Grayson #16: “Code Word: Swordfish”
Written by Tim Seeley and Tom King
Illustrated by Mikel Janín
Colored by Jeromy Cox
Lettered by Carlos M. Mangual
A pulp thriller title.
Spectacular chases and stunts in exotic locales.
Action and gadgets galore.
And, err, gratuitous cheesecake.
Every one of those elements is present in Grayson #16, making this the most pure spy adventure this title has seen in ages, possibly even since its inception. It’s pure adrenaline, a fast-paced adventure that never lets up from the first page to the last, taking full advantage of the printed page to deliver a truly remarkable action comic.
Even more than that? It is absolutely hysterical.
As much as I love the book and the character, recent events have been heavily focused on moving Dick from Spyral agent to rogue, with an excursion to Gotham thrown in for good measure. It’s great storytelling, don’t get me wrong, but with all the wheels spinning everything was starting to get dense as the narrative transitioned into this new story arc. Nothing bad by any means, as it’s been exciting and the world building and intrigue have been top-notch, but sometimes it’s nice to just have a straightforward, no frills adventure.
And, just to get this out of the way: no, it does not make any reference to the ending of Robin War. That may be disappointing to some, but frankly, it works to the issue’s benefit to not have to be shackled to such a development: it wouldn’t have mattered in this story, and it probably won’t matter in a few months anyway, so not referencing it works just fine.
The bulk of the issue consists of Dick and (Tony the) Tiger tangling with the Spyral agents sent to take them down, set against various locales and backdrops.
From a storytelling standpoint it’s simple, but man is it fun. The action itself is masterfully handled, but it’s the dialogue that sets it above. Tom King, who is comics’ golden boy at the moment (and with very good reason), gets a dialogue credit, which is unusual for this title but nonetheless a welcome distinction. The jokes and quips fly at a rapid pace, between the situational comedy of their outlandish predicaments to Dick and Tiger’s interactions with each other, and remarkably almost every joke sticks the landing. There are multiple running gags, such as Dick calling referring to Agent 1 as Tony the Tiger and Dick lamenting that his rank is so low, and existing jokes are still funny (I will never tire of Tiger calling Dick an idiot), but the absolute funniest sequence is a multi-page gag involving an impromptu song Dick sings.
Yes, there’s a “Grayson Theme”, and it is magnificent.
If you don’t want to open the tags so as not to be spoiled, I inderstand, but let me just tell you Agents 1 and 37 fight sharks. It’s not quite “Scorpio”, but it’s up there.
The sequence is set up like the opening credits of a Bond film, with the requisite silhouettes, inventive layouts, and insane stunts translating perfectly to the page. Like the rest of the book, it’s exciting, full of energy and almost overflowing with great humor.
One of the strengths of Grayson has been the portrayal of Helena Bertinelli: she’s a remarkably strong, independent character with an intriguing personality and understandable inner conflict. Since becoming the head of Spyral, she sadly hasn’t had much to do, relegated to HQ and making terse statements with her hands behind her back. That’s much the same this issue, but her confidence and poise while handling her rogue agents makes her a compelling character once again.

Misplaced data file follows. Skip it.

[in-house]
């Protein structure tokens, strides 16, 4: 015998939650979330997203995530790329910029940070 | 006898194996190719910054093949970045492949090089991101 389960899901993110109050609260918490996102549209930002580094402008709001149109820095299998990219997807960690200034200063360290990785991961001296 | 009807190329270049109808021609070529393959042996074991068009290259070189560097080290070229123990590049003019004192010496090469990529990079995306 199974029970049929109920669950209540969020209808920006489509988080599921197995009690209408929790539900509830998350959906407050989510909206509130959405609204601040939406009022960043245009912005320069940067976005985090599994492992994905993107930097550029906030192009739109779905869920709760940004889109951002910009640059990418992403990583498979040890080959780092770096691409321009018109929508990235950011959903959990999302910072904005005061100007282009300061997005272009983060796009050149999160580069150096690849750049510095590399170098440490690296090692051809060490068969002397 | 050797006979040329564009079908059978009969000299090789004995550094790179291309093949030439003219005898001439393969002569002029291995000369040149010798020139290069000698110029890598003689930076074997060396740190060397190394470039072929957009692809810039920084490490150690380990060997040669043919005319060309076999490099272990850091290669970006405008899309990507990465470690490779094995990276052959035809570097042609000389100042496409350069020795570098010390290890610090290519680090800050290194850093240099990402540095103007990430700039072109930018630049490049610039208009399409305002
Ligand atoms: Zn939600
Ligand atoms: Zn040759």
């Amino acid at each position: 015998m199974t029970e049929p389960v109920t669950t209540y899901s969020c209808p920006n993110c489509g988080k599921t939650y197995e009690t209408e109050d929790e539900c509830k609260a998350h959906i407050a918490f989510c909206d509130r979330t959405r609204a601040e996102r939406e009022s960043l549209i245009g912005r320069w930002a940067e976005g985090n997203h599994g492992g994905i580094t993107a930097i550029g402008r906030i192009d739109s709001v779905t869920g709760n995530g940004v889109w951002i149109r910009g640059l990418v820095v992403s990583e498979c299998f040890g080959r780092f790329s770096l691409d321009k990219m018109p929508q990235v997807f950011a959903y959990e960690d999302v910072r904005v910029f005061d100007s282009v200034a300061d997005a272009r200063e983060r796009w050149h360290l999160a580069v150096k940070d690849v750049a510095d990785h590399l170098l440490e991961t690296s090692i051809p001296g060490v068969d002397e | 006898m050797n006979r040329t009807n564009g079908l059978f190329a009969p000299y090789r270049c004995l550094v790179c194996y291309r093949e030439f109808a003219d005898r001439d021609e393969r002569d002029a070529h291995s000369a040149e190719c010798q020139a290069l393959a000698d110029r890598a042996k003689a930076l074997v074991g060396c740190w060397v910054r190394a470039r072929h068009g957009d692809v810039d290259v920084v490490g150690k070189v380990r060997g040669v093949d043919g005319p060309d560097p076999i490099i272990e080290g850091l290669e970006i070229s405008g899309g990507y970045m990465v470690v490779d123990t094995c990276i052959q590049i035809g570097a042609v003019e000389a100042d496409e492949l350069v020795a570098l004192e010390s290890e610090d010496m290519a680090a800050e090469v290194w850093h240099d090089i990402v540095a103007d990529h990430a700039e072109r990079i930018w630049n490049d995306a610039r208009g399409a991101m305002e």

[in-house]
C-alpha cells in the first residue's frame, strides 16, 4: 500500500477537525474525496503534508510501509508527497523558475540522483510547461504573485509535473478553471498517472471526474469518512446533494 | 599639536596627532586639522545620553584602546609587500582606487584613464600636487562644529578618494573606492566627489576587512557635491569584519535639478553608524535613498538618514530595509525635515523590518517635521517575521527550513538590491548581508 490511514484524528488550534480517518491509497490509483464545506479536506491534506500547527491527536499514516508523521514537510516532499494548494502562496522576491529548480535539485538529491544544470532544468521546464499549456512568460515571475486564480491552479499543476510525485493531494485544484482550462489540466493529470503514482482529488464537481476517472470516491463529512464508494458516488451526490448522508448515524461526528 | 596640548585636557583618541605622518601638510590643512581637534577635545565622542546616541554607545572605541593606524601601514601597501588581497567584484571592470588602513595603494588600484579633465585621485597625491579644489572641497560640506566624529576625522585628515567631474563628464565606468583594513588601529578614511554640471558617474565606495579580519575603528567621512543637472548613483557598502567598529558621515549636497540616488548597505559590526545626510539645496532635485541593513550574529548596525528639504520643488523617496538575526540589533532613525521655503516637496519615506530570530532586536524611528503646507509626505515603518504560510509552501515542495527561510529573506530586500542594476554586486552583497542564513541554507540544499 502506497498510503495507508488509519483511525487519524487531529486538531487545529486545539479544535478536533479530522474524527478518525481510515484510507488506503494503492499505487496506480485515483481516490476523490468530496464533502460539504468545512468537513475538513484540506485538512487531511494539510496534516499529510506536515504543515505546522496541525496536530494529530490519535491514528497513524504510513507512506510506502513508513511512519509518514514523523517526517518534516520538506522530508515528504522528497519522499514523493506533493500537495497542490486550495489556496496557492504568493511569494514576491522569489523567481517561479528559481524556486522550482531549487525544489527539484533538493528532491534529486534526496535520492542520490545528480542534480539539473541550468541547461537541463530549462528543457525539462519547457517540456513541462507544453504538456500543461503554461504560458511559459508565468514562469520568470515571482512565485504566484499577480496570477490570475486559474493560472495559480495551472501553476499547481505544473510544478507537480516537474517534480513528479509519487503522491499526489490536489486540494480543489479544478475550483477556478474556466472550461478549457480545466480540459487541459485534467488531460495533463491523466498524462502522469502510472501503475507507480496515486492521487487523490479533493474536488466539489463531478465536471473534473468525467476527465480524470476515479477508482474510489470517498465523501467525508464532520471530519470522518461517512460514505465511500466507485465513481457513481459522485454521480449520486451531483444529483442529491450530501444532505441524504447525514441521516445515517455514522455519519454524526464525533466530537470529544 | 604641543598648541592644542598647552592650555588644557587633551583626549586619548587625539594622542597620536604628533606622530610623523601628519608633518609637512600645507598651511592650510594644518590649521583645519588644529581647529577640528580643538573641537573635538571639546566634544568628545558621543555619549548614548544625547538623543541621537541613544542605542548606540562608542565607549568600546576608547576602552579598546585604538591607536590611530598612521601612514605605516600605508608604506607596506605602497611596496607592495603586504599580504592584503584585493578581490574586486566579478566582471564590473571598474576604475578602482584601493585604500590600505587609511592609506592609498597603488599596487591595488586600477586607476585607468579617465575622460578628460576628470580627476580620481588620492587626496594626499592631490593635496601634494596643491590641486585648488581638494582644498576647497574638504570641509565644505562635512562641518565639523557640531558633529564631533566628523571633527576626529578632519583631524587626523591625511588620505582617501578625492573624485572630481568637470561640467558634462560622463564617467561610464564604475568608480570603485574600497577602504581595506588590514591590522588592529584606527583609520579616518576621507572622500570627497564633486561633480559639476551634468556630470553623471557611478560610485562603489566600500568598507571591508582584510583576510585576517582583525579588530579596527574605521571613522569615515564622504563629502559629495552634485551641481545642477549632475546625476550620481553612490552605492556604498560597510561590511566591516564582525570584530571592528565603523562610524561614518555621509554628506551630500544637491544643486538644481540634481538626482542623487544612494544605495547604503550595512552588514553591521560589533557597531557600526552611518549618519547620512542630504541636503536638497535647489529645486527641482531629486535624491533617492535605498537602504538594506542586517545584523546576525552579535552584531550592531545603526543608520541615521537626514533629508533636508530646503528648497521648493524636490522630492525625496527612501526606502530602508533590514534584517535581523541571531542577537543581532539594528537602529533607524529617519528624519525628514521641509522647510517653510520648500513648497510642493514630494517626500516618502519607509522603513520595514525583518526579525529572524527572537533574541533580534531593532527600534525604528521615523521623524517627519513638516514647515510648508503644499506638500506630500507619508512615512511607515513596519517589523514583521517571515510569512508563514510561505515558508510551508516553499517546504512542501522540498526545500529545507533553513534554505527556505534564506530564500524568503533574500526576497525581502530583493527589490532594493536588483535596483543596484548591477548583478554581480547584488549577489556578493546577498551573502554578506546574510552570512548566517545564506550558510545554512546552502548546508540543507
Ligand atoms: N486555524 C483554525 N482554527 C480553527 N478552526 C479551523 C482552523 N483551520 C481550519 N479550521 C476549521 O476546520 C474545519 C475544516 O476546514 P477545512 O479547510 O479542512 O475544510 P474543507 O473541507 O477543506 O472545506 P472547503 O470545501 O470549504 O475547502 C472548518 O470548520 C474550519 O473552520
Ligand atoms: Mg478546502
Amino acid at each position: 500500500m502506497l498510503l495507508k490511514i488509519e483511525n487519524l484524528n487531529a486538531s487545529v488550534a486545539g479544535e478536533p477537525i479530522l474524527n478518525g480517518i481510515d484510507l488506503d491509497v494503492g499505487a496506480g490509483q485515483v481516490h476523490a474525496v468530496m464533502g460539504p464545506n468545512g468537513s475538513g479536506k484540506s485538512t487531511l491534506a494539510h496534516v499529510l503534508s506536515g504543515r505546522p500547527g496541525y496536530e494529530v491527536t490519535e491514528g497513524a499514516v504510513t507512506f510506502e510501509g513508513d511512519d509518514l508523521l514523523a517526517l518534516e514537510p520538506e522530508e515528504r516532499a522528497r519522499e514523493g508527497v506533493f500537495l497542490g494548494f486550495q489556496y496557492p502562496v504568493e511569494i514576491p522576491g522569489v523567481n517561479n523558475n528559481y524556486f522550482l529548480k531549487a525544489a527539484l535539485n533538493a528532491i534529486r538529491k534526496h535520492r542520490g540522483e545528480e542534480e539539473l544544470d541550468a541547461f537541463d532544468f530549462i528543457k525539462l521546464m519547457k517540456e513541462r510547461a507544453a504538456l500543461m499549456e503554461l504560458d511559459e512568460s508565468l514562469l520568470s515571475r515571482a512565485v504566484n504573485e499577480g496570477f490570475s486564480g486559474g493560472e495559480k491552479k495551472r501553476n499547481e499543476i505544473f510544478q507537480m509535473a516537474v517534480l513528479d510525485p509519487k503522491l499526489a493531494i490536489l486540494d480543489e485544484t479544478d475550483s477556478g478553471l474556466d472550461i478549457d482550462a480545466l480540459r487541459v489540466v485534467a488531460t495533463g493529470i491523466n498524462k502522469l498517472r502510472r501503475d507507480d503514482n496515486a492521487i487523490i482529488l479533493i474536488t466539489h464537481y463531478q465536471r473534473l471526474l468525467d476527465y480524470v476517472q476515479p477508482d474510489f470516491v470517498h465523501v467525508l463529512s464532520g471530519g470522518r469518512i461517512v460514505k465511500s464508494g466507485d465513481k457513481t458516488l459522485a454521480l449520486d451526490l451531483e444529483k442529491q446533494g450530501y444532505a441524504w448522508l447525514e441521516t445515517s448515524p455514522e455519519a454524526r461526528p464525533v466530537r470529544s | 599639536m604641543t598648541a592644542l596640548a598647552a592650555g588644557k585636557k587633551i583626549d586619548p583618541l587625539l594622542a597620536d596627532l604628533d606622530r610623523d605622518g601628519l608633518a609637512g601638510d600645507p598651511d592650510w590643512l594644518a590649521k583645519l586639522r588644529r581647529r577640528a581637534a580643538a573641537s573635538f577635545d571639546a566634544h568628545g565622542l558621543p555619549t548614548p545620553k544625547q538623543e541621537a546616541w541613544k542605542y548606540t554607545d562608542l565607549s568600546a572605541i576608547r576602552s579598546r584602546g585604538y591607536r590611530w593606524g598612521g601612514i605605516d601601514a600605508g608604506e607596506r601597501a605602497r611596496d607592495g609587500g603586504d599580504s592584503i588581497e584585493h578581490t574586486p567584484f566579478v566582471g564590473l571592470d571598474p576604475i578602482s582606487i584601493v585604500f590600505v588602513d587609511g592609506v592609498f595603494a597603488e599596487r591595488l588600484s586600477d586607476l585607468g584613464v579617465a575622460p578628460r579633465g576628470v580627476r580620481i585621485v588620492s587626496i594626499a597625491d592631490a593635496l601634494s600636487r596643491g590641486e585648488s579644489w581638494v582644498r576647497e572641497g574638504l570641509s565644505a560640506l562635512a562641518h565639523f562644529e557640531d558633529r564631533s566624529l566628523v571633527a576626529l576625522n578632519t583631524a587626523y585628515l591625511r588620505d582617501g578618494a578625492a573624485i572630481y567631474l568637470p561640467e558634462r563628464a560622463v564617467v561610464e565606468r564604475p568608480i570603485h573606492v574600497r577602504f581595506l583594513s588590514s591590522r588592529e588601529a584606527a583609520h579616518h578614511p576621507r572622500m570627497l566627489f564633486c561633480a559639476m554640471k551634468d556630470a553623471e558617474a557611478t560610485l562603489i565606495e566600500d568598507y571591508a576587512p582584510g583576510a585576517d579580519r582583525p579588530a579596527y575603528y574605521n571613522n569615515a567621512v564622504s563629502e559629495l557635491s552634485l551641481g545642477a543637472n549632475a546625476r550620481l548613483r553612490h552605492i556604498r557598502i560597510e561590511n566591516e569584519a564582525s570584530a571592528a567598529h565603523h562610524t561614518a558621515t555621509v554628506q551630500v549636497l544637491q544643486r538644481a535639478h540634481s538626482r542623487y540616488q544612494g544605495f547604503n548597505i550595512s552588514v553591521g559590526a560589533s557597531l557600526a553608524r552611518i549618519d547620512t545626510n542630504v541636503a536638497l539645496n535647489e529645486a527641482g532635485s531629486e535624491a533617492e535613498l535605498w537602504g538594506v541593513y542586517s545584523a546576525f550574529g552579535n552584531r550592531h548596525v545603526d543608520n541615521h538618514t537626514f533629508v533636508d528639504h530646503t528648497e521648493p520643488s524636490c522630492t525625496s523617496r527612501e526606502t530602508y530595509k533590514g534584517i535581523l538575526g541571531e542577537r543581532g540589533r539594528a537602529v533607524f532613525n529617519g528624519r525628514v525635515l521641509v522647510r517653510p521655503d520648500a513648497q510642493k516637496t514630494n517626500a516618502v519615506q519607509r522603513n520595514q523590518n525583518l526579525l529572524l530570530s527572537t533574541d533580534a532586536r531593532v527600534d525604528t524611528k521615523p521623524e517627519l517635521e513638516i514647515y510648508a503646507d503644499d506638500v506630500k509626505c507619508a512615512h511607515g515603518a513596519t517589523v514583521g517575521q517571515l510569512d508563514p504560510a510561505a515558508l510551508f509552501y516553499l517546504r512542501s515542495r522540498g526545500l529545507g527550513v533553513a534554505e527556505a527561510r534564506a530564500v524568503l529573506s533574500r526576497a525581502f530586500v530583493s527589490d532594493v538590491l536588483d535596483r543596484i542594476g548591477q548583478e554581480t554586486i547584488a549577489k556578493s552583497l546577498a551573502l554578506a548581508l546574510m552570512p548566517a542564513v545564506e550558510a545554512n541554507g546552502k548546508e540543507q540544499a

I’ve long said that King and Seeley finally made me care about Helena, and it’s good to see her back and taking charge.
The thing I’ve loved about this book from the beginning is that it’s constantly changing, yet organically so: it began as a study of Dick getting used to his new role, and each subsequent mission has led him through twists and turns to bring him to where he is now, disillusioned with the organization and seeking its downfall. For as much setup as this issue is for the next arc, it’s done in a very fluid manner, never feeling heavy-handed or expository. Like a true spy thriller, it’s grounded enough that the stakes are felt, but the fantastical elements of the universe are evident enough to remind you that you’re reading about superheroes, not just mortal men.
Speaking of the fantastic, we finally see who Helena’s been talking to for the past issue or so, and it’s absolutely amazing.
HOLY CRAP I WAS RIGHT IT’S GRIFTER
And really, Dick Grayson vs. Frankenstein, Agent of S.H.A.D.E.? I’d read that every month.
There may have been another typo at one point, which is sadly all too common these days, but it’s spoken in such a way that you could kind of justify it as a weird phrasing on the character’s behalf, so it gets a pass. Besides, as great as the issue is, that’s a minor (if too frequent) quibble, and when it ends on the most obvious but well-earned note it possibly could:
Such things are mere trifles.
- You love Dick Grayson.
- You love this series.
- You want to see Dick pretty much be James Bond.
- You like non-stop adventure and great comedy.
- I mean, it’s Batman comics, James Bond movies, and even a bit of Star Wars thrown together, and it all works. What’s not to like?
Overall: Full of energy, this issue is everything that makes this book great: kinetic action, striking visuals, genuinely funny comedy, and a likable, charismatic lead. King, Seeley, Janín, and Cox are some of the best talents in the business, and this fusion of spy thriller and superheroics provides the enjoyment and excitement that only the comics medium can give. Standing on its own it works well, and the hints of what’s to come in the future makes everything that much more exciting, so if you were still hesitant about “Dick Grayson: Super Spy,” give this a look; if it doesn’t change your mind, I don’t know what will.